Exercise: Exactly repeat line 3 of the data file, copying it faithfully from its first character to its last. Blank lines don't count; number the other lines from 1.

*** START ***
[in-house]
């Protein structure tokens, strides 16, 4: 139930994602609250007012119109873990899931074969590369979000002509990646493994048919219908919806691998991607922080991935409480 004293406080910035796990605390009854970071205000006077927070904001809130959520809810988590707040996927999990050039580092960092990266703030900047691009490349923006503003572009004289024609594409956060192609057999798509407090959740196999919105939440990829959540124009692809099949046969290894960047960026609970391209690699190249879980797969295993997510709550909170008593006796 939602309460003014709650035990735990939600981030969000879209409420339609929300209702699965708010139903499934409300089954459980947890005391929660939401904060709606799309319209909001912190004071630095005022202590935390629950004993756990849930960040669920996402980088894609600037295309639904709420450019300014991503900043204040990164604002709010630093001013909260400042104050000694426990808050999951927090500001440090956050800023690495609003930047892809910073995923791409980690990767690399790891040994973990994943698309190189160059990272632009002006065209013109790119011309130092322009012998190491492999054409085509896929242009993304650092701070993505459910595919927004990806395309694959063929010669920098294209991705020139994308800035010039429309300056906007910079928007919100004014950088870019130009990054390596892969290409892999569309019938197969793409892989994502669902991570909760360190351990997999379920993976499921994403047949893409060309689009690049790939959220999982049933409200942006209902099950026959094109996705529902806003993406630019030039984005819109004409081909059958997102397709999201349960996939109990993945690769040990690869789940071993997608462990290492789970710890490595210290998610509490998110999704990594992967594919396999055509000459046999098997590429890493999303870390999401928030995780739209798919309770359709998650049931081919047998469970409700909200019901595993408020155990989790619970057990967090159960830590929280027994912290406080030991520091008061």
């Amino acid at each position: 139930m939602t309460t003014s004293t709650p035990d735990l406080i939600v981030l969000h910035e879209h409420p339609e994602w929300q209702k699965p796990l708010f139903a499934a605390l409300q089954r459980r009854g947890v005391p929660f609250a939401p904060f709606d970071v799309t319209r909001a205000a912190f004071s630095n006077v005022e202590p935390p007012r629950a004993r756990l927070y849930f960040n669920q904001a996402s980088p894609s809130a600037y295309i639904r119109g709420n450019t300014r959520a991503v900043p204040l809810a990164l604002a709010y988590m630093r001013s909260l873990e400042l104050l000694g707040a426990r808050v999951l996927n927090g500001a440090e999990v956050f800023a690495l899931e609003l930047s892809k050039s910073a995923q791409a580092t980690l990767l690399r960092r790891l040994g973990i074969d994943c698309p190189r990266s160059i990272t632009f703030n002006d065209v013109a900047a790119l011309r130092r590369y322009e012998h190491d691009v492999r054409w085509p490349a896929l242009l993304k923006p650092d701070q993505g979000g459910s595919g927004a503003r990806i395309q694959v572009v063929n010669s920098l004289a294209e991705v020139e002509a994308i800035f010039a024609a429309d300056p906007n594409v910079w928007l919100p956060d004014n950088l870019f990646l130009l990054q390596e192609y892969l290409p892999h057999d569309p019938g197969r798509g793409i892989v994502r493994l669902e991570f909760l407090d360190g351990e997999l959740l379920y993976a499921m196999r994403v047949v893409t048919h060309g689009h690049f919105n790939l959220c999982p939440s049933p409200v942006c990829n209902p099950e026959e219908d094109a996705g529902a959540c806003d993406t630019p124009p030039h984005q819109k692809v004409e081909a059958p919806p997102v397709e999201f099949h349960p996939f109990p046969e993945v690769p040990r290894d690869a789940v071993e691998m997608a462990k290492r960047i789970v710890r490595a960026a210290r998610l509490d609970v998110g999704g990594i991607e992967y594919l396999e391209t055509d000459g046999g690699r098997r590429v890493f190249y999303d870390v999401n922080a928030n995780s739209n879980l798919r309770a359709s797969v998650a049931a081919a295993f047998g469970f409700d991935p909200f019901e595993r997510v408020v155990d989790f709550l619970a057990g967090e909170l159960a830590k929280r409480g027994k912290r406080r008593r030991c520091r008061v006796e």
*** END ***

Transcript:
């Amino acid at each position: 139930m939602t309460t003014s004293t709650p035990d735990l406080i939600v981030l969000h910035e879209h409420p339609e994602w929300q209702k699965p796990l708010f139903a499934a605390l409300q089954r459980r009854g947890v005391p929660f609250a939401p904060f709606d970071v799309t319209r909001a205000a912190f004071s630095n006077v005022e202590p935390p007012r629950a004993r756990l927070y849930f960040n669920q904001a996402s980088p894609s809130a600037y295309i639904r119109g709420n450019t300014r959520a991503v900043p204040l809810a990164l604002a709010y988590m630093r001013s909260l873990e400042l104050l000694g707040a426990r808050v999951l996927n927090g500001a440090e999990v956050f800023a690495l899931e609003l930047s892809k050039s910073a995923q791409a580092t980690l990767l690399r960092r790891l040994g973990i074969d994943c698309p190189r990266s160059i990272t632009f703030n002006d065209v013109a900047a790119l011309r130092r590369y322009e012998h190491d691009v492999r054409w085509p490349a896929l242009l993304k923006p650092d701070q993505g979000g459910s595919g927004a503003r990806i395309q694959v572009v063929n010669s920098l004289a294209e991705v020139e002509a994308i800035f010039a024609a429309d300056p906007n594409v910079w928007l919100p956060d004014n950088l870019f990646l130009l990054q390596e192609y892969l290409p892999h057999d569309p019938g197969r798509g793409i892989v994502r493994l669902e991570f909760l407090d360190g351990e997999l959740l379920y993976a499921m196999r994403v047949v893409t048919h060309g689009h690049f919105n790939l959220c999982p939440s049933p409200v942006c990829n209902p099950e026959e219908d094109a996705g529902a959540c806003d993406t630019p124009p030039h984005q819109k692809v004409e081909a059958p919806p997102v397709e999201f099949h349960p996939f109990p046969e993945v690769p040990r290894d690869a789940v071993e691998m997608a462990k290492r960047i789970v710890r490595a960026a210290r998610l509490d609970v998110g999704g990594i991607e992967y594919l396999e391209t055509d000459g046999g690699r098997r590429v890493f190249y999303d870390v999401n922080a928030n995780s739209n879980l798919r309770a359709s797969v998650a049931a081919a295993f047998g469970f409700d991935p909200f019901e595993r997510v408020v155990d989790f709550l619970a057990g967090e909170l159960a830590k929280r409480g027994k912290r406080r008593r030991c520091r008061v006796e």